Saturday, December 12, 2015

Movie Review: Maggie

In a time where zombie lore is dominating, with things like The Walking Dead, Z Nation, World War Z, Zombieland, Resident Evil, Dead Rising and the upcoming Pride And Prejudice And Zombies, it was refreshing to see a more dramatic take on the genre.
Maggie follows Wade Vogel (Arnold Schwarzenegger) and his daughter Maggie (Abigail Breslin).  After a couple weeks of searching, Wade finds his daughter injured in a hospital.  She has been infected by a lethal outbreak that is transforming her into a zombie.  Maggie is released to her father's care to spend her last days with him and their family, before she's supposed to go into quarantine.  While Maggie is slowly turning, Wade stays with her, protecting her, knowing that the moment he will have to make the ultimate decision draws ever closer.

Making his directorial debut, Henry Hobson took a classic and heavily used genre, and turned it on its head, making a compelling family drama set during the beginning of the zombie apocalypse.  This also marks the first film for writer John Scott III.  The two of them are currently working on the futuristic sci-fi film, The Caves of Steel, based on the novel of the same name by Isaac Asimov.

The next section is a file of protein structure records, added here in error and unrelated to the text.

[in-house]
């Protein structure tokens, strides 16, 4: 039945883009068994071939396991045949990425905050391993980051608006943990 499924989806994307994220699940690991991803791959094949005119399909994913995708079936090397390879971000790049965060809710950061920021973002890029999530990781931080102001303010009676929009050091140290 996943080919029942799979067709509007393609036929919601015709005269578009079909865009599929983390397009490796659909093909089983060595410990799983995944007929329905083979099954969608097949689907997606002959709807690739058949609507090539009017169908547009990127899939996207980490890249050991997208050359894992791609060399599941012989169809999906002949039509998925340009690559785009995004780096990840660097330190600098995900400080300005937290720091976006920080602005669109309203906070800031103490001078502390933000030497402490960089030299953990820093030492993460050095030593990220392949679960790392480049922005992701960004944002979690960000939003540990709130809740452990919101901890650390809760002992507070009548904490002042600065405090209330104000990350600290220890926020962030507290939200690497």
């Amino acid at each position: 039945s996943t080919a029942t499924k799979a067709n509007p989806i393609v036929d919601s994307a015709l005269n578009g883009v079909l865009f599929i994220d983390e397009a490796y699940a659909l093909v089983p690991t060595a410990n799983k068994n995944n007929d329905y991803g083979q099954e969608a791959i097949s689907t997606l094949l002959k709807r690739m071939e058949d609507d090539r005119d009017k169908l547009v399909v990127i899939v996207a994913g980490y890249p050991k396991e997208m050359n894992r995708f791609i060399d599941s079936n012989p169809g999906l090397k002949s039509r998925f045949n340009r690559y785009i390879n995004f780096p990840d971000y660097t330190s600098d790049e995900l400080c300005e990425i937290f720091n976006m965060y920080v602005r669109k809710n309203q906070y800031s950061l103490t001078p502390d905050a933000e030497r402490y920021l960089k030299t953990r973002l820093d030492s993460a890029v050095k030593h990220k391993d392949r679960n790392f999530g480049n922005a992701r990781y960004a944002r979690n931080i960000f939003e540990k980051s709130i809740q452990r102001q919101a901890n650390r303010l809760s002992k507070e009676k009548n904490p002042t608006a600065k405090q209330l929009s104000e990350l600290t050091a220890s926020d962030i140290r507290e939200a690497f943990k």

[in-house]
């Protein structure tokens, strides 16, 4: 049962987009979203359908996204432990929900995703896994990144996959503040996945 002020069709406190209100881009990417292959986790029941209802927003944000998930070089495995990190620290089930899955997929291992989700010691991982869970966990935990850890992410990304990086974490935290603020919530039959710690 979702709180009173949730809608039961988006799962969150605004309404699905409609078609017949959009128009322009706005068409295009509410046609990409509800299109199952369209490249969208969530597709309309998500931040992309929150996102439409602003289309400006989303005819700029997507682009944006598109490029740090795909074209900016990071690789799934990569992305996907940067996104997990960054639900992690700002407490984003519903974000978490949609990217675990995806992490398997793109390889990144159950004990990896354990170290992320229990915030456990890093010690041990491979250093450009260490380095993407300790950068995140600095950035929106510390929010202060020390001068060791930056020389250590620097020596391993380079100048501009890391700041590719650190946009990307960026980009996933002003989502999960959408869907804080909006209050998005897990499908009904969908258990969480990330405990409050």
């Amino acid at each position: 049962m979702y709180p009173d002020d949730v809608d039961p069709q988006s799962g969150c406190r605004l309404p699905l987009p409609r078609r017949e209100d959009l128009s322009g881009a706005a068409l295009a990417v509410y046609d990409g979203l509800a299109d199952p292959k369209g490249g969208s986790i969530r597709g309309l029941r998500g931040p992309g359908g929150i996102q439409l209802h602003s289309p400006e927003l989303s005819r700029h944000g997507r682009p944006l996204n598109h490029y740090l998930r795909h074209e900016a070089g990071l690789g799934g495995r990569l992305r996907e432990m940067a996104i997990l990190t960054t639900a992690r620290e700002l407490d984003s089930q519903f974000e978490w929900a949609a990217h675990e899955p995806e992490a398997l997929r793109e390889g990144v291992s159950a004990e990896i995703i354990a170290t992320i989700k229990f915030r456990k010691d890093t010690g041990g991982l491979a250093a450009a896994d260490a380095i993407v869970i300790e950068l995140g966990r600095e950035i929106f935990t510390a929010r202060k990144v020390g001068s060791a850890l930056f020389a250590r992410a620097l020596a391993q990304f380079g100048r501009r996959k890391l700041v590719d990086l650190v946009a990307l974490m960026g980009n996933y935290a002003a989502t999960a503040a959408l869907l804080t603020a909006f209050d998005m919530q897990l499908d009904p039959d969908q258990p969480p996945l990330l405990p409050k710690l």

It was nice to see Arnold in a dramatic role for a change, one that really makes you feel for his character.  He was very believable as a tough, yet loving father.  We did, however, get to see him do a small amount of action, taking out the only three full-on zombies in the film.  His chemistry with Abigail Breslin was phenomenal.  They paired perfectly as father and daughter, but she was also able to give a great performance on her own.  Joely Richardson played Caroline, Wade's wife and Maggie's step mother.  I didn't really care for her character at all.  I couldn't feel any chemistry between her and Arnold, which made it very difficult to like her role.

As a zombie film, I would normally expect a very fast paced, chaotic type of film, but the trailers for this set my expectations for a slower, more dramatic film, which is exactly what I got...and I loved it.  During the beginning of the film, it was slightly unclear as to whether this was a zombie film or just an outbreak film, due to the lack of actually zombies.  But once you finally see one, it's clear that this world had been hit with a zombie apocalypse in the form of a pathogen called the "necroambulist virus".

The fact that we only see three fully-turned zombies during the entire film is something you don't see nowadays.  People want blood and guts and death, so to see a film set in this world and have it focus on the family drama is a breath of fresh air.  The ambiguous ending also took me by surprise, but in a good way.

I would highly recommend this film for anyone interested in the genre, and for those who normally steer clear of zombie flicks, I say give this one a try.  You may actually enjoy this one.

The Merc's Score:  8/10

Check out the trailer for Maggie here:

No comments:

Post a Comment